Petitioner also testified that her aunt's house was under surveillance and ultimately confiscated by the Sandinistas, and that members of her family were suspected of being contras because her aunt lived in the United States. This testimony, however, does not amount to evidence of past persecution that is "'so compelling that no reasonable factfinder could fail to find the requisite fear of persecution.'" Ghaly, 58 F.3d at 1431.

Similarly, petitioner has not demonstrated a well-founded fear of future persecution. Petitioner bases her unfounded fear of future persecution on her belief that the present government under President Chamorro is unable to prevent the Sandinistas still in positions of power from persecuting her. Even if this were true, petitioner fails to show that she would be persecuted by the Sandinistas on account of her race, religion, nationality, membership in a particular social group, or political opinion. As discussed above, generalized economic disadvantage does not establish persecution.

Absent a likelihood of future persecution, asylum is warranted for humanitarian reasons only if petitioner demonstrates that in the past, she or her family has suffered under atrocious forms of persecution on account of race, religion, nationality, membership in a particular social group, or political opinion. Kazlauskas v. INS, 46 F.3d 902, 906 (9th Cir. 1995); Matter of Chen, I. & N. Dec. 3104 (BIA 1989). As discussed above, petitioner has not established that she suffered past persecution, as defined in section 1101(a)(42)(A), let alone that she has been subjected to atrocious persecution. See Kazlauskas, 46 F.3d at 907 & n.5 (noting that other circuits have denied asylum in cases involving such egregious conduct as harassment at work, arrest, imprisonment, beating, torture, and dismissal from work).


"Failure to satisfy the lesser standard of proof required to establish eligibility for asylum necessarily results in a failure to demonstrate eligibility for withholding of deportation as well." Ghaly, 58 F.3d at 1429. Because petitioner does not meet the lower standard under 8 U.S.C. § 1158(a), she necessarily has failed to show a clear probability of persecution to warrant relief under section 1253(h).


For the foregoing reasons, we DENY the petition to review the BIA's decision.

[1]The BIA's decision stated three times that the BIA's conclusions were based on its own review of the record.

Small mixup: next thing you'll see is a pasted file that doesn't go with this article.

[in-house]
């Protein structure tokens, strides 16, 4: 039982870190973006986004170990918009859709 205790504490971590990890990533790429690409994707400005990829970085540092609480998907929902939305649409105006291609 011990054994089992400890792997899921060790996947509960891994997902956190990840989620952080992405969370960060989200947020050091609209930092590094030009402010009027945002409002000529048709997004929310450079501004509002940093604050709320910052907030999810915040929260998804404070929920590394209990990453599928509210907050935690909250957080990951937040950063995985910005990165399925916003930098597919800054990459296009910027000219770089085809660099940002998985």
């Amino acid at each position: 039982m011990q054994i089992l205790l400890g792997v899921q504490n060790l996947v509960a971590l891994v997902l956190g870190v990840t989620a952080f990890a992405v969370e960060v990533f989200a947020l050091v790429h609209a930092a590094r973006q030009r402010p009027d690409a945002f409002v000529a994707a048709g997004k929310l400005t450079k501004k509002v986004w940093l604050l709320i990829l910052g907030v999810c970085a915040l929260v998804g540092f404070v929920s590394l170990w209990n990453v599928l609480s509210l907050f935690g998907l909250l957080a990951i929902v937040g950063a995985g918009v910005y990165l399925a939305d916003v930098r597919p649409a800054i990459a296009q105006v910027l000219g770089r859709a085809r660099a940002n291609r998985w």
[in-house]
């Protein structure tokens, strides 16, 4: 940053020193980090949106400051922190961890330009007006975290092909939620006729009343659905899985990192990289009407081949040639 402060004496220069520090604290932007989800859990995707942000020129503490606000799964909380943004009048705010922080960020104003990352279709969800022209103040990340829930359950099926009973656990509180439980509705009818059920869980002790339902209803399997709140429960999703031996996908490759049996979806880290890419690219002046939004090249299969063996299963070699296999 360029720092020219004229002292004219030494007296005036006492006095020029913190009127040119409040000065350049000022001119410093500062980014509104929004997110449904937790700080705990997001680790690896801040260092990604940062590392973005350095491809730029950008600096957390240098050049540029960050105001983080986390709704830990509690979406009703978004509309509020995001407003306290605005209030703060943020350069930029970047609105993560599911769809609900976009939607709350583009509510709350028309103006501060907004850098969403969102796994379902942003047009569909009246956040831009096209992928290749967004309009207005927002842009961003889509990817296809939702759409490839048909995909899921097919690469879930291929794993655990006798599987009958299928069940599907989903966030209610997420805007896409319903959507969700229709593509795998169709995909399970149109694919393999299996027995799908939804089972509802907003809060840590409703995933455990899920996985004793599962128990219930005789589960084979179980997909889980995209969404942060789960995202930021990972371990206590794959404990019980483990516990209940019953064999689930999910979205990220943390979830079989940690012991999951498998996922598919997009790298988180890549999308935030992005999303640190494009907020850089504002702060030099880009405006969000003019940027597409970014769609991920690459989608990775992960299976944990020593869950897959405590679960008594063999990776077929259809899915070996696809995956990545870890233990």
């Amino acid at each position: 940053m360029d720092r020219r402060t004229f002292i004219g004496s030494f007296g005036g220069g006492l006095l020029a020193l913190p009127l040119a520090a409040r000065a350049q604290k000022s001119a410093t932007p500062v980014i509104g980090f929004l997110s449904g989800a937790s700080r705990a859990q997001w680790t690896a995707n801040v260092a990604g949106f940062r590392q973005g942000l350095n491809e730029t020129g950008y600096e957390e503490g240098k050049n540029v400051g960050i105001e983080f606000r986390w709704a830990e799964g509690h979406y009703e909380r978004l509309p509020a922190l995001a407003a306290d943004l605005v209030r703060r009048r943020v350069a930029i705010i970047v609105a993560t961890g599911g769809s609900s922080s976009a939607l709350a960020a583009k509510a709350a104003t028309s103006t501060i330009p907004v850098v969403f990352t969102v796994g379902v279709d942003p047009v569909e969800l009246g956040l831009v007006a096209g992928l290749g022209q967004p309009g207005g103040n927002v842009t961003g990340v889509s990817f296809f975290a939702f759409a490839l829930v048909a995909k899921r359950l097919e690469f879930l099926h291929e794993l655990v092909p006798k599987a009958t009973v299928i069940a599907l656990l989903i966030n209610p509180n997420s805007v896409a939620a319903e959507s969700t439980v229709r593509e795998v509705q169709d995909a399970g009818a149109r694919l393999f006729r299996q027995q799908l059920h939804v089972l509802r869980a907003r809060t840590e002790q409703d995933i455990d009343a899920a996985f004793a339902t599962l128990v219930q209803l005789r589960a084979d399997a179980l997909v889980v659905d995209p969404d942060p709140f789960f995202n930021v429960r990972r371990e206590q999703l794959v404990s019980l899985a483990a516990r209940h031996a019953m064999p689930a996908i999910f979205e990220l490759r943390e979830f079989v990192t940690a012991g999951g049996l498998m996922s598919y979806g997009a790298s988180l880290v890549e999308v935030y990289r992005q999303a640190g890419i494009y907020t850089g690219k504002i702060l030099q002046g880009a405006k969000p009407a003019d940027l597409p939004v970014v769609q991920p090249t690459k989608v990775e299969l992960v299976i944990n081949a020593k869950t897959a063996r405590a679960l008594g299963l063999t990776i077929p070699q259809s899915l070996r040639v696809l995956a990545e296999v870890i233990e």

[2]Although the BIA acknowledged that the IJ noticed the change in government and cited to BIA decisions where the Board expressly took administrative notice of the new Nicaraguan government, the BIA here did not explicitly adopt the IJ's findings or state that it was taking administrative notice of any facts. Cf.

[3]Notwithstanding the petitioner's statement in her brief to the BIA that she worked for the Sandinista-controlled company in order to earn an income and continue in school even though she "disagreed with the Sandinistas," her reason for refusing to perform the voluntary work appears to stem from her opposition to her busy work schedule rather than any political opposition to the Sandinistas. Significantly, she did not testify under oath that she opposes the Sandinistas' politics. Also, there appears to be no evidence that she told anyone of her disagreement with the Sandinistas. Moreover, she characterizes herself as "a victim of an oppressive government" only because the government and the Sandinista Defense Committee "controlled all her activities" and she was forced to start her days at 5:00 a.m. and not return home until 1:00 a.m. or 2:00 a.m.[3]Lastly, the IJ rejected Pena's application for withholding of deportation because Pena failed to establish a clear probability that he would be persecuted. 4 We need not address petitioner's statement in her first asylum application that she fears that she will be required to join the Nicaraguan "mandatory military service" upon deportation because she did not raise this issue with the immigration judge or on appeal to the BIA or this court. See Rashtabadi v. INS, 23 F.3d 1562, 1567 (9th Cir. 1994).